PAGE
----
Doctor Who killed off a gay character in 25 seconds, and I’m fine with it.
*Warning spoilers to Doctor Who, Supernatural, and ffs who else knows*
In a recent episode of Doctor Who a gay security guard was introduced—we barely know anything about this person, other than the brief mentioning of his boyfriend, confirming his sexuality to be on the gayer side of the spectrum. However, this character didn’t last long, being swiftly killed off as most security guards who serve no purpose do on TV, and people aren’t happy about it.
I, however, do not care. Why? Because this character was a classic redshirt. It was a “bit” part to add a little drama, and regardless of whether the writers’ had taken that quip about him having a boyfriend out or not, the end result would’ve been the same.
This man was not killed because he was a gay character. He was a man who was killed—who also happened to be gay.
#BuryYourGays was something that surfaced a few years ago when every TV show from The Walking Dead to The Vampire Diaries decided to massacre fan favorite LGBT characters.
Understandably, people were pissed, especially with the CW shows like Supernatural (killing off fan-favorite “Charlie” in the shoddiest of plot twists), and Arrow (giving Sara Lance a swift arrow to the stomach during the season 3 premiere, despite spending half of season 2 building her character)
The reason these deaths hit so hard is because they were taking characters whose stories were just getting started—characters who fans loved, and who were on their way to becoming series regulars—and snuffing them out in poorly executed ways. These deaths were used so that the straight characters, regardless of how unlikeable they were, could grieve and get another season’s worth of angst. There was no reason these characters had to die, which led a lot of people to believe that they were selected as being the expendable plot-device simply because they were LGBT.
And I agree with that.
However, what I don’t agree with is that a random security guard, or an extra walking down an ally, or the last person to close up shop are off limits because they’re LGBT. How many times have we opened up a TV show with someone getting murdered in a backstreet? How many times have we seen a random cashier, or banker, or the sole cleaner working the night shift get taken by the ax-wielding maniac? Thousands. And we’ve never once questioned who they were, or why they had to die. They were little more than a set-up for the characters we actually care about to do their thing.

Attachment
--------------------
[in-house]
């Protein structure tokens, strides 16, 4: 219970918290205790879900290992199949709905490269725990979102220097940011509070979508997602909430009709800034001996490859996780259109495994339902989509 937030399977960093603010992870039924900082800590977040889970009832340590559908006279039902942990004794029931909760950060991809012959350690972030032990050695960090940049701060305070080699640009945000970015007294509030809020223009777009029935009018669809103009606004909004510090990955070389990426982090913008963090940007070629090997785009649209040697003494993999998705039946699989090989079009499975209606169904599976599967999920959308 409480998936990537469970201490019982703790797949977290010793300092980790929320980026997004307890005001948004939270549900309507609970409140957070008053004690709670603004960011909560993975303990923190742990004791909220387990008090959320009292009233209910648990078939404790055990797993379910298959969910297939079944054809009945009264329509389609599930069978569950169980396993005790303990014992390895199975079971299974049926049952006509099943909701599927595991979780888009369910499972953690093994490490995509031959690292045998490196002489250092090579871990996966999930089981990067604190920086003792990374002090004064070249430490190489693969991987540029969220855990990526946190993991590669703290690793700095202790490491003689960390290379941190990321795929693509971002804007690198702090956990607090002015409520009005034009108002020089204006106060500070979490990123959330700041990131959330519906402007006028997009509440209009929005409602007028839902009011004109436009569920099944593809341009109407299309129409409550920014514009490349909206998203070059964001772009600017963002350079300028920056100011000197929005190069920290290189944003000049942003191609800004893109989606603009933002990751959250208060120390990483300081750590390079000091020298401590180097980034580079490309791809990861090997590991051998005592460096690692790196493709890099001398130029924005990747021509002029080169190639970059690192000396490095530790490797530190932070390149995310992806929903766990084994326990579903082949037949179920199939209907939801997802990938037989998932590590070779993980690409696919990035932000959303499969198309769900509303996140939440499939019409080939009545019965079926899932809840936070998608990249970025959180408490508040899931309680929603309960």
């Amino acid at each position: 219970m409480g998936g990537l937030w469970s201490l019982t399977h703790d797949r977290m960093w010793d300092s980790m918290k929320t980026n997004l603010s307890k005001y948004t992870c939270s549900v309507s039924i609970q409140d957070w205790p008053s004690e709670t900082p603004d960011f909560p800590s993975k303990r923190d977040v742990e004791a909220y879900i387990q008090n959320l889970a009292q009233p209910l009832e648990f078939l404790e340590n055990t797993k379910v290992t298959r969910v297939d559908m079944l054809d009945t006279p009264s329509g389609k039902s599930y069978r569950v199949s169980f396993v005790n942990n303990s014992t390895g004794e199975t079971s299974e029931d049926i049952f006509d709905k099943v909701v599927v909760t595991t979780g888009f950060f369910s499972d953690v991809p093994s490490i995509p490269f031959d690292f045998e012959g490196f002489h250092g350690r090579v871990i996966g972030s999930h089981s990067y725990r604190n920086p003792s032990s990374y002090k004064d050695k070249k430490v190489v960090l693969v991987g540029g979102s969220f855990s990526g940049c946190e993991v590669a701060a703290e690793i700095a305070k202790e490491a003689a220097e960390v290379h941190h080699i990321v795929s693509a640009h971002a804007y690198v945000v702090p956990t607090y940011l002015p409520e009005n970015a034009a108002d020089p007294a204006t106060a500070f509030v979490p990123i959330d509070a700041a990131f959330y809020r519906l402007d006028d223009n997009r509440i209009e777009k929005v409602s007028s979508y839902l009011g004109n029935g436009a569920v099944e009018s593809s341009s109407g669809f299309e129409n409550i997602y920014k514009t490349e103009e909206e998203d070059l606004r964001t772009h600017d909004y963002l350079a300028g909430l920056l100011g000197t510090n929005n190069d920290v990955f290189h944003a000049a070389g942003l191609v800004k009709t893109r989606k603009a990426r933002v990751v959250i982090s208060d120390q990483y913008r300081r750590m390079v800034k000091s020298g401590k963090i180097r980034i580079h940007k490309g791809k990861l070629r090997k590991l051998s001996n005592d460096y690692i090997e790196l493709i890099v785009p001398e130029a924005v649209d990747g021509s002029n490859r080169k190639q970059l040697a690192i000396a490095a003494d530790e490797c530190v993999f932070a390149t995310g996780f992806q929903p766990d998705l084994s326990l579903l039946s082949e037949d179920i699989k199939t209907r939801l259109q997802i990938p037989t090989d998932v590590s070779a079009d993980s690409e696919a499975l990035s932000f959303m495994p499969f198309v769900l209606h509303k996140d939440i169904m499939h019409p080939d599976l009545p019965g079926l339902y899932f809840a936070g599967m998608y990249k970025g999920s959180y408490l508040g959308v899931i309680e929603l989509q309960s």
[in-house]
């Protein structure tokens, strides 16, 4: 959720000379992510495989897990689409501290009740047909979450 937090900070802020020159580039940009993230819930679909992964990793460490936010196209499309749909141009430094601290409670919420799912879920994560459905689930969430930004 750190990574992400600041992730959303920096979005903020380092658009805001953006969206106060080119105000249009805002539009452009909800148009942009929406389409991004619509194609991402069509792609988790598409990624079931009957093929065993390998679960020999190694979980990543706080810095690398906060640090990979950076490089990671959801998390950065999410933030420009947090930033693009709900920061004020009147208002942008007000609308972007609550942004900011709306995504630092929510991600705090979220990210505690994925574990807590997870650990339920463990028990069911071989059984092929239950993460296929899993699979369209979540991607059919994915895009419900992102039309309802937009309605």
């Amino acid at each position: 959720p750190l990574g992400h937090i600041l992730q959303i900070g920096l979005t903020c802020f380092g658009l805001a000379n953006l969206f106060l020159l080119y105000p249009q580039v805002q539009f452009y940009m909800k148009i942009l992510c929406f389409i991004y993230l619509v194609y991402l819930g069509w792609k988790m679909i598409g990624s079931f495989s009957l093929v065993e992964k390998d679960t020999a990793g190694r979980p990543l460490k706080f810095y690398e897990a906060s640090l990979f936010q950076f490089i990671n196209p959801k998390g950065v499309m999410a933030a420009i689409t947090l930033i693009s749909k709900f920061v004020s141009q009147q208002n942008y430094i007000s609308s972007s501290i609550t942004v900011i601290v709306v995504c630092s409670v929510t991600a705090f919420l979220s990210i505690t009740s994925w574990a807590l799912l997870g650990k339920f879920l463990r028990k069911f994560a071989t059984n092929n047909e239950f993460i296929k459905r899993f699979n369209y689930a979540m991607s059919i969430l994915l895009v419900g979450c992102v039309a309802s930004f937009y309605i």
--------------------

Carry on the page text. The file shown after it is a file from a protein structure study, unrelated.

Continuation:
And that’s exactly what this security guard was. The key difference is that he happened to have dialogue that mentioned a same-sex relationship. But he wasn’t a “character.” He wasn’t someone we were supposed to get attached to. His sole purpose, regardless of his sexuality, was to die, and as I’ve mentioned, there are thousands of shows and movies that drop nameless bodies without anyone batting an eye.
Or do you believe that the only extras that can get killed have to be straight?
While we’re here, I’d also like to note that Doctor Who has had extremely positive LGBT representation in the form of Captain Jack Harkness, who led his own series “Torchwood” for 4 seasons. And the aforementioned shows “Arrow” and “Supernatural” have both since course corrected, listening to their fanbases and reversing the deaths of their LGBT characters in one way or another (Sara Lance is now the openly bi-sexual leader of her own show: Legends of Tomorrow, where she time travels along with a male bi-sexual demon hunter, John Constantine… it’s a lot of fun)
So, while I do think #BuryYourGays is valid, and that it IS something these showrunners should be thinking about more when they decide to kill off a character for shock value, I do not think it applies to this particular scenario. I also don’t think we should kick up a fuss every time an LGBT character dies, after all, straight characters are killed off on shows for stupid reasons all the time, and sometimes equality means being subjected to the same shoddy writing that straight characters have suffered for generations.